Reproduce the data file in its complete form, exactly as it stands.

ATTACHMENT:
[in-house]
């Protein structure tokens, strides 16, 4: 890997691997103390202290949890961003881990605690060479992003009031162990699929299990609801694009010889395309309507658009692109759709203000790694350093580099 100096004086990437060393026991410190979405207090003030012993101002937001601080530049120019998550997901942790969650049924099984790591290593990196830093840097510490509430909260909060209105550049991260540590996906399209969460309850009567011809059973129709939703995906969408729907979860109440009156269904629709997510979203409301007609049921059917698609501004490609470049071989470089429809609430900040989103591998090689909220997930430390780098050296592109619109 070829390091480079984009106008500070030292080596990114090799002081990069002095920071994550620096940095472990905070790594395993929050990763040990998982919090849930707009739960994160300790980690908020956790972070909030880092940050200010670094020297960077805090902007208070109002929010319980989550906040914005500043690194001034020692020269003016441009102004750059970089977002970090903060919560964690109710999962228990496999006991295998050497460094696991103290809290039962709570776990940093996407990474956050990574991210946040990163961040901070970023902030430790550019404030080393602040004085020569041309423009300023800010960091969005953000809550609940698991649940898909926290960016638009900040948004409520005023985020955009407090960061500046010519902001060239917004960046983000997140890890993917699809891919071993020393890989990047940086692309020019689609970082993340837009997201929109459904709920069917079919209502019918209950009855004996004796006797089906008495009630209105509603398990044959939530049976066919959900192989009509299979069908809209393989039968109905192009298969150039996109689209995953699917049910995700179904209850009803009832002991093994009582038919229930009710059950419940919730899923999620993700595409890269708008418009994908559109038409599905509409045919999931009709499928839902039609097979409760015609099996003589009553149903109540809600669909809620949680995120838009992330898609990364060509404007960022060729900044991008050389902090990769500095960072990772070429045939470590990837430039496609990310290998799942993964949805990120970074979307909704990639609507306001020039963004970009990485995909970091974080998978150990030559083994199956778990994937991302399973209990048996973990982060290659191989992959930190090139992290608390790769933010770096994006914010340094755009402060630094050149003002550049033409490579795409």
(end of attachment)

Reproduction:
[in-house]
């Protein structure tokens, strides 16, 4: 890997691997103390202290949890961003881990605690060479992003009031162990699929299990609801694009010889395309309507658009692109759709203000790694350093580099 100096004086990437060393026991410190979405207090003030012993101002937001601080530049120019998550997901942790969650049924099984790591290593990196830093840097510490509430909260909060209105550049991260540590996906399209969460309850009567011809059973129709939703995906969408729907979860109440009156269904629709997510979203409301007609049921059917698609501004490609470049071989470089429809609430900040989103591998090689909220997930430390780098050296592109619109 070829390091480079984009106008500070030292080596990114090799002081990069002095920071994550620096940095472990905070790594395993929050990763040990998982919090849930707009739960994160300790980690908020956790972070909030880092940050200010670094020297960077805090902007208070109002929010319980989550906040914005500043690194001034020692020269003016441009102004750059970089977002970090903060919560964690109710999962228990496999006991295998050497460094696991103290809290039962709570776990940093996407990474956050990574991210946040990163961040901070970023902030430790550019404030080393602040004085020569041309423009300023800010960091969005953000809550609940698991649940898909926290960016638009900040948004409520005023985020955009407090960061500046010519902001060239917004960046983000997140890890993917699809891919071993020393890989990047940086692309020019689609970082993340837009997201929109459904709920069917079919209502019918209950009855004996004796006797089906008495009630209105509603398990044959939530049976066919959900192989009509299979069908809209393989039968109905192009298969150039996109689209995953699917049910995700179904209850009803009832002991093994009582038919229930009710059950419940919730899923999620993700595409890269708008418009994908559109038409599905509409045919999931009709499928839902039609097979409760015609099996003589009553149903109540809600669909809620949680995120838009992330898609990364060509404007960022060729900044991008050389902090990769500095960072990772070429045939470590990837430039496609990310290998799942993964949805990120970074979307909704990639609507306001020039963004970009990485995909970091974080998978150990030559083994199956778990994937991302399973209990048996973990982060290659191989992959930190090139992290608390790769933010770096994006914010340094755009402060630094050149003002550049033409490579795409």